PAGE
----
Wake-up call

In response of J.D. Emery’s “Why DeGuerin?” [Letters, April 11], I’m appalled at his attitude. What happened to our freedom of religion, speech, right to bear arms, freedom of the press?

I’m outraged our government has once again put its ironclad grip on our freedoms. Wake up, folks. It could be your church and home next. I’ve watched the daily briefings and lost track of the contradictions made by the ATF and FBI. This tells me it’s a wake-up call, folks.

Cheryl K. Mead


No mention

Well, it appears you shot yourself in the foot by ignoring an interesting and very worthwhile happening on April 8.

A group of citizens cooked up a lot of good food and took it to the authorities east of Waco and fed some 350 to 400 people. County Commissioner Ray Meadows made the arrangements and it was very well accepted. Several of the people complimented the Waco citizens for their generosity.

I was told that your paper was notified, but have been unable to find any mention of it in today’s paper [April 9].

Maybe it was not violent and sensational enough to print.

Leonard Farley


[Although someone at the newspaper may have been notified, the assignments editor says he was not told about the event. Had he known, the event would have been considered for coverage along with other events occurring at the same time. The Tribune-Herald has published several stories about people volunteering to feed the authorities and the news media covering the standoff at Mount Carmel. While neither violent nor sensational, we felt they were worthy of coverage because they help to present a well-rounded picture of our community. –Ed.]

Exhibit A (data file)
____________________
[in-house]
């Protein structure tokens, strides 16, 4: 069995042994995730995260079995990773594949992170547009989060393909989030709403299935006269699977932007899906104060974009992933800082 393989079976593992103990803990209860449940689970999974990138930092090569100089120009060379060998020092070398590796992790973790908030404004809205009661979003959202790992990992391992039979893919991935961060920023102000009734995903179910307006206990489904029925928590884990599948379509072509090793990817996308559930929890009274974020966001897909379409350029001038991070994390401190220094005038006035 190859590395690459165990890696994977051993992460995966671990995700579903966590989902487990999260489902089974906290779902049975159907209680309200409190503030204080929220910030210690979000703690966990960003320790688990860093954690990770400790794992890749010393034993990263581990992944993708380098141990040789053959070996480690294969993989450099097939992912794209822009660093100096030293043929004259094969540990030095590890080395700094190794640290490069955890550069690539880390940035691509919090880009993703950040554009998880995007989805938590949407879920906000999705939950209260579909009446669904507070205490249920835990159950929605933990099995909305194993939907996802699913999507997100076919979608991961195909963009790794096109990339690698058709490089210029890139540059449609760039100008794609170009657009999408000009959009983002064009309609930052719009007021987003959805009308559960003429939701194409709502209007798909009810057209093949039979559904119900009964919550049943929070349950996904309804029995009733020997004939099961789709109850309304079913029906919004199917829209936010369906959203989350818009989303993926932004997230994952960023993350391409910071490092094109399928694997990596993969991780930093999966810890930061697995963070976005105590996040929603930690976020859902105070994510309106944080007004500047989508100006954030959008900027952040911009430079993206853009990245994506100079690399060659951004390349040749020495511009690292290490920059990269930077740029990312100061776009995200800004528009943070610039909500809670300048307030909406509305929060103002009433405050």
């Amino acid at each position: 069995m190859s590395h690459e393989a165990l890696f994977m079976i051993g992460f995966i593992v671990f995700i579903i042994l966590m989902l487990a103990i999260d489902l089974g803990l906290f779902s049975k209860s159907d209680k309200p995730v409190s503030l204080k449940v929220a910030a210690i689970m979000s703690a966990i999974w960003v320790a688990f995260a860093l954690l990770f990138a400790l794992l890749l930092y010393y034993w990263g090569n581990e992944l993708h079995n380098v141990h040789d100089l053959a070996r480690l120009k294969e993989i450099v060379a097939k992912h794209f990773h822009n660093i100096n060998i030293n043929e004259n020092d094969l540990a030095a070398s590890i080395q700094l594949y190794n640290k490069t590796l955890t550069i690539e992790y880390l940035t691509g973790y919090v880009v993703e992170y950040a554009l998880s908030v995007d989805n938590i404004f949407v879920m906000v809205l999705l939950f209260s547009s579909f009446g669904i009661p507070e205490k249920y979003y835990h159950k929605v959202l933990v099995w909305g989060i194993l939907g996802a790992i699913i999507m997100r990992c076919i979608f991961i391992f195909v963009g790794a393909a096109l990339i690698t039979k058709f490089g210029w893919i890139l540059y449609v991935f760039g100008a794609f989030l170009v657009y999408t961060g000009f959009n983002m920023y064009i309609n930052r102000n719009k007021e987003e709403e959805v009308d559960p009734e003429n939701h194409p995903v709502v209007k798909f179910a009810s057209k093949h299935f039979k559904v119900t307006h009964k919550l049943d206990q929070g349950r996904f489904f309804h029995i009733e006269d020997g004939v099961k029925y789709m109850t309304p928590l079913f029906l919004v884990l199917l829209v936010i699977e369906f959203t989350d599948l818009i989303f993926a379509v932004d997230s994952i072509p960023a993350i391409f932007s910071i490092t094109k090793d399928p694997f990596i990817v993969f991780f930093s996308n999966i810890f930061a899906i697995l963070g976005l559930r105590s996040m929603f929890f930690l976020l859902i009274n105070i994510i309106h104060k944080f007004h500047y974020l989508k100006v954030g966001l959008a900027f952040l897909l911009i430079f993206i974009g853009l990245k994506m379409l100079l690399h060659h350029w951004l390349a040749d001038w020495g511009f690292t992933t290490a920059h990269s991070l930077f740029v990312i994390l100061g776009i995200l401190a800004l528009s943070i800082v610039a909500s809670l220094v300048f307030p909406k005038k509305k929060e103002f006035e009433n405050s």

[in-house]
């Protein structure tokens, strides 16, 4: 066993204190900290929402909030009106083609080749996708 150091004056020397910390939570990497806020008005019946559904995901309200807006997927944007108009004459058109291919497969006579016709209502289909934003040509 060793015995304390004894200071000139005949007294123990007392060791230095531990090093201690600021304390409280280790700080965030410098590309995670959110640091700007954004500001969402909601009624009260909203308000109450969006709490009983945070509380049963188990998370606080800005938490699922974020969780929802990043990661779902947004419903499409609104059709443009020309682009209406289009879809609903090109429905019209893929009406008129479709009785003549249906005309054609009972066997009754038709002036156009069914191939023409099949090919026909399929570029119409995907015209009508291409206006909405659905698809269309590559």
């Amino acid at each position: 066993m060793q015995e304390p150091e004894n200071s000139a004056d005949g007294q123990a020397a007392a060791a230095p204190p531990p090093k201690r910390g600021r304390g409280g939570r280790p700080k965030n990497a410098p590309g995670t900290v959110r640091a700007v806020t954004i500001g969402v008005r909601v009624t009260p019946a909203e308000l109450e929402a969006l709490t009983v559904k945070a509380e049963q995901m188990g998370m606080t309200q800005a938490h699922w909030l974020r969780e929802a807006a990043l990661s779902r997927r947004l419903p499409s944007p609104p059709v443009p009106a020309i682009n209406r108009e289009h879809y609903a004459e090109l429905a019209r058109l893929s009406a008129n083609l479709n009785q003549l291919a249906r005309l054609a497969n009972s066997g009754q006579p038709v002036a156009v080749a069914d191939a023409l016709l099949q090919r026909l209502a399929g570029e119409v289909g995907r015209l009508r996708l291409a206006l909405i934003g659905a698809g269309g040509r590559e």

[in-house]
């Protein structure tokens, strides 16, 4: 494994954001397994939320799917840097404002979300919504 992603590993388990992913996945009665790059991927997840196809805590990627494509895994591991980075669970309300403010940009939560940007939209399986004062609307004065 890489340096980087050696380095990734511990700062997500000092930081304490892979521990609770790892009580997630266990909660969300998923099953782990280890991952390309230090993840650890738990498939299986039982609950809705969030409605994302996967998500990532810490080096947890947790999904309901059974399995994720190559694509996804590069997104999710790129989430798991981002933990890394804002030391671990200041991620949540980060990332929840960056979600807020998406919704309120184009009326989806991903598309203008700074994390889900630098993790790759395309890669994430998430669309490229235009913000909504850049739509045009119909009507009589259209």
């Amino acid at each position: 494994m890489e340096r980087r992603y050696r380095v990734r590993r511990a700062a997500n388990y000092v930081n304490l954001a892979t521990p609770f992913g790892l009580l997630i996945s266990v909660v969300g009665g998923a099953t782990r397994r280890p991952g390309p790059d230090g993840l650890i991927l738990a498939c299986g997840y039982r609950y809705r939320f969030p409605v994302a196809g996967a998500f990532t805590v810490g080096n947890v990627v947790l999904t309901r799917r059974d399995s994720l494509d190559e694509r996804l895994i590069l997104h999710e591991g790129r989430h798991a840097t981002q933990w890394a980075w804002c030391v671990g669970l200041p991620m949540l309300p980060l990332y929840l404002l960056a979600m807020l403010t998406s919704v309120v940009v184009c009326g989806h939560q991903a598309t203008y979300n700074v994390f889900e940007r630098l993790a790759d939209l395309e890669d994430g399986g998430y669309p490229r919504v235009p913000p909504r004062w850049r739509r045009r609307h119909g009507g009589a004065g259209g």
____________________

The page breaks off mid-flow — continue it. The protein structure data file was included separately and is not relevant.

Read the Tribune-Herald's 7-part investigative series on the inner workings of the Branch Davidians. Hours after Part 2 appeared in print, the ATF raided the group's compound.

Read the Tribune-Herald’s account of the ATF raid on the Branch Davidian compound on Feb. 28, 1993. Four ATF agents and six in the compound were killed in the gunfight.

Read the daily news accounts of the 51-day siege at the Branch Davidian compound near Elk, which began Feb. 28 and lasted until April.

April 19 and beyond: FBI agents began inserting canisters of tear gas into the Branch Davidian compound in the early morning hours. By noon, it was on fire.

Federal officials left the compound site in late May 1993. As identifications of bodies continued, questions about the survivors, the compound and the cult itself began to emerge.

As the world began to take a critical look back at the events and legal proceedings continue, the ATF's bombshell report forces a shakeup at the top after the raid gone "tragically wrong."

In 1994, the surviving Davidians went on trial in San Antonio. Over six weeks, more than 140 witnesses testified, with the verdict coming just two days prior to the anniversary of the ATF raid.

The Rodenville shootout and the 1988 trial, the end of the world in 1959 and more stories from deep in the Trib archives.